Page 37: of Marine Technology Magazine (May 2014)

AUV Operations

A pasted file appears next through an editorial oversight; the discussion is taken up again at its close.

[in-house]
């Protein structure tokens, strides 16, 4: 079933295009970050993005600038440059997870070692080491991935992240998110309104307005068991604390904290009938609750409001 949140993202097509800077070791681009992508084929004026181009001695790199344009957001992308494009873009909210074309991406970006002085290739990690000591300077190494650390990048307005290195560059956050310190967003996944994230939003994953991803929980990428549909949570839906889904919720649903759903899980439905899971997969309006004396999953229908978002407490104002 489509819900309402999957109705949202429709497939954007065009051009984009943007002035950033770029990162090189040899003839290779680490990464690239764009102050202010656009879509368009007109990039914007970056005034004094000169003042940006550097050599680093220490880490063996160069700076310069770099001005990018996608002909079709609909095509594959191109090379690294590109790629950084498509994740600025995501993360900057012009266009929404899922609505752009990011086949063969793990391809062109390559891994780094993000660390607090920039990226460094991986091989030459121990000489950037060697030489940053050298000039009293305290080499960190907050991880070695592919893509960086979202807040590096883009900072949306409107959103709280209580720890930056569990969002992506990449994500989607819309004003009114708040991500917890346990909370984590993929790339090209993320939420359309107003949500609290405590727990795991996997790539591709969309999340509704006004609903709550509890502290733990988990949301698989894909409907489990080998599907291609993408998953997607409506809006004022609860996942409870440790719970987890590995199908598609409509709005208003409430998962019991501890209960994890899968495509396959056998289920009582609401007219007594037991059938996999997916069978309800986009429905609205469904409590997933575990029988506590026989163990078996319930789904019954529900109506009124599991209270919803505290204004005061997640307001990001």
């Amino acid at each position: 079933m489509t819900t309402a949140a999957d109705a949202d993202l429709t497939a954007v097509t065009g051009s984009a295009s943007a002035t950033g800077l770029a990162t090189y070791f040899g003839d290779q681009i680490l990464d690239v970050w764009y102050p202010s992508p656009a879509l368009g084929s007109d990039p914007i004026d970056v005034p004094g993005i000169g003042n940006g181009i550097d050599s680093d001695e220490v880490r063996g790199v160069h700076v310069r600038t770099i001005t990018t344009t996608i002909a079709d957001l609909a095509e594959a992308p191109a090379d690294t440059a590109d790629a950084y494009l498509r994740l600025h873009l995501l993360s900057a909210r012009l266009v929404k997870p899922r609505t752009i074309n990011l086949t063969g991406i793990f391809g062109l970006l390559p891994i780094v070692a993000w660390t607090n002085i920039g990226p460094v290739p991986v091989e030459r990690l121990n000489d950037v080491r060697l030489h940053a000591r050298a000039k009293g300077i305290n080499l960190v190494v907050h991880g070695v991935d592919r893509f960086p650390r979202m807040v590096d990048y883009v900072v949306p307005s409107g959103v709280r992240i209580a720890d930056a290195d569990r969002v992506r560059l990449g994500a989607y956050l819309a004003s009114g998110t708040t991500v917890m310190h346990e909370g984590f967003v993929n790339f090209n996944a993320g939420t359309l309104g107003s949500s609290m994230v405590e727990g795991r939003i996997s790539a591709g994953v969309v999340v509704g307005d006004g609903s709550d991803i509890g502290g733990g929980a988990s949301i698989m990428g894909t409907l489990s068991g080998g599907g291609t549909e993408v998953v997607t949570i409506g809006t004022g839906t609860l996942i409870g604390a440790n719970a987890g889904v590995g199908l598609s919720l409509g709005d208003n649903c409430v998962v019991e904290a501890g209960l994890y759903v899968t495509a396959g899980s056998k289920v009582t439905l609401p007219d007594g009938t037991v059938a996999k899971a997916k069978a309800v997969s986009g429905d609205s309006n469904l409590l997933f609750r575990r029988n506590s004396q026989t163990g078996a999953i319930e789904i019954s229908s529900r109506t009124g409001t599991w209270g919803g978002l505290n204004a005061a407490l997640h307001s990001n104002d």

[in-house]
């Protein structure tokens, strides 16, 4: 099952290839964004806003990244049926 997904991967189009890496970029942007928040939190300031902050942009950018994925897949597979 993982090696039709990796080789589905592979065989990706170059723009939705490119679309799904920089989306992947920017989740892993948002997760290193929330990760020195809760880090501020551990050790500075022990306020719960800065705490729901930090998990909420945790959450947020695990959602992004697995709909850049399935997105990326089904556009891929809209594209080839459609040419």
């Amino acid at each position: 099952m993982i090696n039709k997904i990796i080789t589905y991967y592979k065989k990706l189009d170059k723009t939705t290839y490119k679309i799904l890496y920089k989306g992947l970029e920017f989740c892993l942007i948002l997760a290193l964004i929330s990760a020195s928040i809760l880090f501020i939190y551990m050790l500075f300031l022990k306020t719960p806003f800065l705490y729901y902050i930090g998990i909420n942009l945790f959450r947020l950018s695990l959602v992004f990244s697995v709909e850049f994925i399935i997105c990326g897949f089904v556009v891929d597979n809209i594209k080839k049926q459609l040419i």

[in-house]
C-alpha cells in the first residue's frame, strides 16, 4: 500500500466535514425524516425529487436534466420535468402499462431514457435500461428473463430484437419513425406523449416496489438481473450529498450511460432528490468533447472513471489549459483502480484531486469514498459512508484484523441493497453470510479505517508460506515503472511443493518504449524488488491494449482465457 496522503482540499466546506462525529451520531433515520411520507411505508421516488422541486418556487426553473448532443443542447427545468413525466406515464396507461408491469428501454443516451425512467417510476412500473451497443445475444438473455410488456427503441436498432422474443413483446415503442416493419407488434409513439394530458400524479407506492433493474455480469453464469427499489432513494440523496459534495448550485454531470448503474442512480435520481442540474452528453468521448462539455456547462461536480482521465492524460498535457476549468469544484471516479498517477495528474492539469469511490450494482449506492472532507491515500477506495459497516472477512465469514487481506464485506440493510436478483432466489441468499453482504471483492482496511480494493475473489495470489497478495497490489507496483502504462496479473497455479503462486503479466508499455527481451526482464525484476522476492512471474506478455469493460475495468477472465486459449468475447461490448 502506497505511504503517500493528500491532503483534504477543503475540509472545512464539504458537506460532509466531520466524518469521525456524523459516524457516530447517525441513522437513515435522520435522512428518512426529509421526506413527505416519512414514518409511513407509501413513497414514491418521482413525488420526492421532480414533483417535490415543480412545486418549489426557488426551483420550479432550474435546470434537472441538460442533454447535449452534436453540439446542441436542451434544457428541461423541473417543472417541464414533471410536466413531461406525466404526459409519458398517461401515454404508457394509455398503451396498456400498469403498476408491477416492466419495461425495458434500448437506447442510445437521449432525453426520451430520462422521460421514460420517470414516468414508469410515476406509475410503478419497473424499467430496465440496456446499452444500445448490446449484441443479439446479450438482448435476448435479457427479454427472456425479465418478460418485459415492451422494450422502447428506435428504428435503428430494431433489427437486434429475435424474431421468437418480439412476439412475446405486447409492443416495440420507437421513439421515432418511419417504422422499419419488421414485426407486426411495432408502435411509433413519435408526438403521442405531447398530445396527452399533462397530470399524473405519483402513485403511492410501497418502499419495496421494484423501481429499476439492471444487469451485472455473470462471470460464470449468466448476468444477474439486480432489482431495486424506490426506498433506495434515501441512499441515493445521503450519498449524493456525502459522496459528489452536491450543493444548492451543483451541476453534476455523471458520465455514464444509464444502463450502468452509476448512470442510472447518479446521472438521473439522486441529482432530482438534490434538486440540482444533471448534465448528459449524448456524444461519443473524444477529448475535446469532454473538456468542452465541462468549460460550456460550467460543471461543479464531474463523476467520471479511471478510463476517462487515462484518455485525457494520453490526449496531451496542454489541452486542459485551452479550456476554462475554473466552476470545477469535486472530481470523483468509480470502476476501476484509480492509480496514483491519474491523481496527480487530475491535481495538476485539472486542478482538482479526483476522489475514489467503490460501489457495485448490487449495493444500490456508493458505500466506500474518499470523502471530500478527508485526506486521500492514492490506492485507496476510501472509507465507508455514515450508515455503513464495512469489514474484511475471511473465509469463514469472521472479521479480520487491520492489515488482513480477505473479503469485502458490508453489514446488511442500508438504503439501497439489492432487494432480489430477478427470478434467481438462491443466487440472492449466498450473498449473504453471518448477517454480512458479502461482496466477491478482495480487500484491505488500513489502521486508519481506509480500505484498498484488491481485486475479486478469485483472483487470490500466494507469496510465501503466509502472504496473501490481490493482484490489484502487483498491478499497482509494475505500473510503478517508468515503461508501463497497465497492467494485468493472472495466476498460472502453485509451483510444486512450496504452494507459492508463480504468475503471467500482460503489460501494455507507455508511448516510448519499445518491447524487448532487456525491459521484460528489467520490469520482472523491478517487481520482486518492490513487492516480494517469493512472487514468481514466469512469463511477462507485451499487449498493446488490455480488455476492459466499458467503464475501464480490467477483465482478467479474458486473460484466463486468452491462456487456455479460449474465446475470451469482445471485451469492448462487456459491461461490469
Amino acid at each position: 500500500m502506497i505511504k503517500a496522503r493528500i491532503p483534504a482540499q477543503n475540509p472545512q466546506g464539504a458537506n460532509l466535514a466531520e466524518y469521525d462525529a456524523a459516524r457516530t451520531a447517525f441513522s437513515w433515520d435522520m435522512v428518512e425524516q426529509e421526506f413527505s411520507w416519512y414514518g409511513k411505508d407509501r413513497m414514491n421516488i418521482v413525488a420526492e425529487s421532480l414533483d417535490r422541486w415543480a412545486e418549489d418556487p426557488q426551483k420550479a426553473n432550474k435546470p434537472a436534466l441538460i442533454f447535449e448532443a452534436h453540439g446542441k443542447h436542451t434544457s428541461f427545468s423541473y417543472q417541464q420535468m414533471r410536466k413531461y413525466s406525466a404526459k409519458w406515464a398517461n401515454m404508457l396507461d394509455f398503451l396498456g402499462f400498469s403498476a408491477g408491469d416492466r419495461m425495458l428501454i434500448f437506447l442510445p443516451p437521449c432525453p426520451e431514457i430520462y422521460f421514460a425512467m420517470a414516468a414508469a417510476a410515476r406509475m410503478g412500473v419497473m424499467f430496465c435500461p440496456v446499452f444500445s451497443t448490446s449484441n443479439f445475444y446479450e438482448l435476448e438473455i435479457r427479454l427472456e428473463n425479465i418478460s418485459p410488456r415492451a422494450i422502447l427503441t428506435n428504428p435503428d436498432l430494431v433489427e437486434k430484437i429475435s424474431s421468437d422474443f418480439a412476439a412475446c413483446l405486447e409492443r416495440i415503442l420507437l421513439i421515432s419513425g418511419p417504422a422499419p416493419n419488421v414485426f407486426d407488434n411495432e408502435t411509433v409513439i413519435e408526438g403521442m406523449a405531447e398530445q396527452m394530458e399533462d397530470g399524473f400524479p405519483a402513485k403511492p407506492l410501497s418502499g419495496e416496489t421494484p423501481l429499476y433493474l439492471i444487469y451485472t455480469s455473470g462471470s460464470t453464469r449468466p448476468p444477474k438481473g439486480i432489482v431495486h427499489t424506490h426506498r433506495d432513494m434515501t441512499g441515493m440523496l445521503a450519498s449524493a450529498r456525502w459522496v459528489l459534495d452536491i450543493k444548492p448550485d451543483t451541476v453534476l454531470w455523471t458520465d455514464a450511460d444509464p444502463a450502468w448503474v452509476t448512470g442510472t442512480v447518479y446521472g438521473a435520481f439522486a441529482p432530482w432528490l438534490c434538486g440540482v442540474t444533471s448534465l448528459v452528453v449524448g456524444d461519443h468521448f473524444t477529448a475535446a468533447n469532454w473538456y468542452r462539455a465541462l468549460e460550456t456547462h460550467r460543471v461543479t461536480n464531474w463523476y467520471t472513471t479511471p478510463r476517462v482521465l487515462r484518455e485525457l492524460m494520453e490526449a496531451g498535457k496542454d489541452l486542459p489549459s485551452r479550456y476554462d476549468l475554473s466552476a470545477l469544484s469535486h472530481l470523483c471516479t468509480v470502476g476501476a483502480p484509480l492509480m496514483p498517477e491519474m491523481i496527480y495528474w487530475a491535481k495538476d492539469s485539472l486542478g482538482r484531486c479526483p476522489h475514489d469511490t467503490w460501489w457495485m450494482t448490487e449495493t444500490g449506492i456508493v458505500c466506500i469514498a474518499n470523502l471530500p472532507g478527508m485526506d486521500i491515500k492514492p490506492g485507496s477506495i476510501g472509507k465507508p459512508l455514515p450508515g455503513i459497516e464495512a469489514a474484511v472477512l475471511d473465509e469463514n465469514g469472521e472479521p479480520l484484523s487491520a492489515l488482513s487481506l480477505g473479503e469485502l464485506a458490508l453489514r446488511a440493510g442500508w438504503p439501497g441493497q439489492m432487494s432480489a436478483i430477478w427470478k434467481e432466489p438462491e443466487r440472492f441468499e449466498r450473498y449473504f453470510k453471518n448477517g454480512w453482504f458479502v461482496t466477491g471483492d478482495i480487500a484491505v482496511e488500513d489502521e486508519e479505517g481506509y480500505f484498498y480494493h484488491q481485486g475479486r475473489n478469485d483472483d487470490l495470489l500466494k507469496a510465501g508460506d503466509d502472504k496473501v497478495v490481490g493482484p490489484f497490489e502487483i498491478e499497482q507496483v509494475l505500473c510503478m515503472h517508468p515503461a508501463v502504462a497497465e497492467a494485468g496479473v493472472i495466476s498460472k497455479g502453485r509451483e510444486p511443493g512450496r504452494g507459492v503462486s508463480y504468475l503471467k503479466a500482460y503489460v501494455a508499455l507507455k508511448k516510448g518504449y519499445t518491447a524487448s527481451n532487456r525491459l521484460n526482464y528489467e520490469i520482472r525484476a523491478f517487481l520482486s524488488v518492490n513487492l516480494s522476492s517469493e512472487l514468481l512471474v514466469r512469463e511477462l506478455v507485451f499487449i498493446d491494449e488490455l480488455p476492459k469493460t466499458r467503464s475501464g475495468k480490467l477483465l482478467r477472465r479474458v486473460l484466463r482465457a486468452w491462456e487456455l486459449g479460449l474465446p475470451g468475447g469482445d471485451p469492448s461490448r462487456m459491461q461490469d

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Progresses in technology for impact reduction has not been as quickly es-tablished as technologies designed to increase overall catch. Although modiÞ -cations to Þ shing gear or practices have offered an effective means of reducing by-catch, such as turtle exclusion devices and Pingers, these devices need continual monitoring and in many cases it has been difÞ cult to demonstrate success (3, 6). Therefore effective use of these devices depends on overcoming gear handling constraints and the short-term economic losses often associated with their use (3). The Solution The Icelandic high technology compa-ny Star-Oddi has developed revolution- ary equipment that Þ lters out the major- ity of unwanted by-catch, (up to 75% of the by-catch). The Fish Selector, which is an equipment that automatically sep-arates the Þ sh while still in the trawl, means that discarding of Þ sh by Þ shing companies could be a thing of the past. The aims of using Fish Selector are to increase the value of the catch, avoid dis- card of Þ sh and increase Þ shing efÞ cien- cy by helping with decision making for the skipper of selecting a Þ shing area. In addition to beneÞ tting the commercial Þ sheries companies the marine research institutes may Þ nd scientiÞ c value in us- ing the equipment in their studies. The Fish Selector is placed in front of the cod-end and as the Þ sh swim through the device it is pre-programmed to select Þ sh by speciÞ c size and spe- cies so those that are not intended for landing, are sorted out and directed away through a bypass gate. Collected information is wirelessly monitored in real-time in the bridge on the quantity of Þ sh caught, as well as quantity by- passed. Other data can be collected such as depth, temperature and inclination. Data on how many Þ sh are caught and how many are released is automatically stored and sent in real time onboard the vessel. Collected information on quan- tity of caught Þ sh and bypassed Þ sh can be viewed wirelessly by the crew. The data gives insight into the quality of the Þ shing ground so the skipper can quick- ly and better estimate if Þ shing should continue or if movement to a different MTR #4 (34-49).indd 37MTR #4 (34-49).indd 375/12/2014 4:16:02 PM5/12/2014 4:16:02 PM

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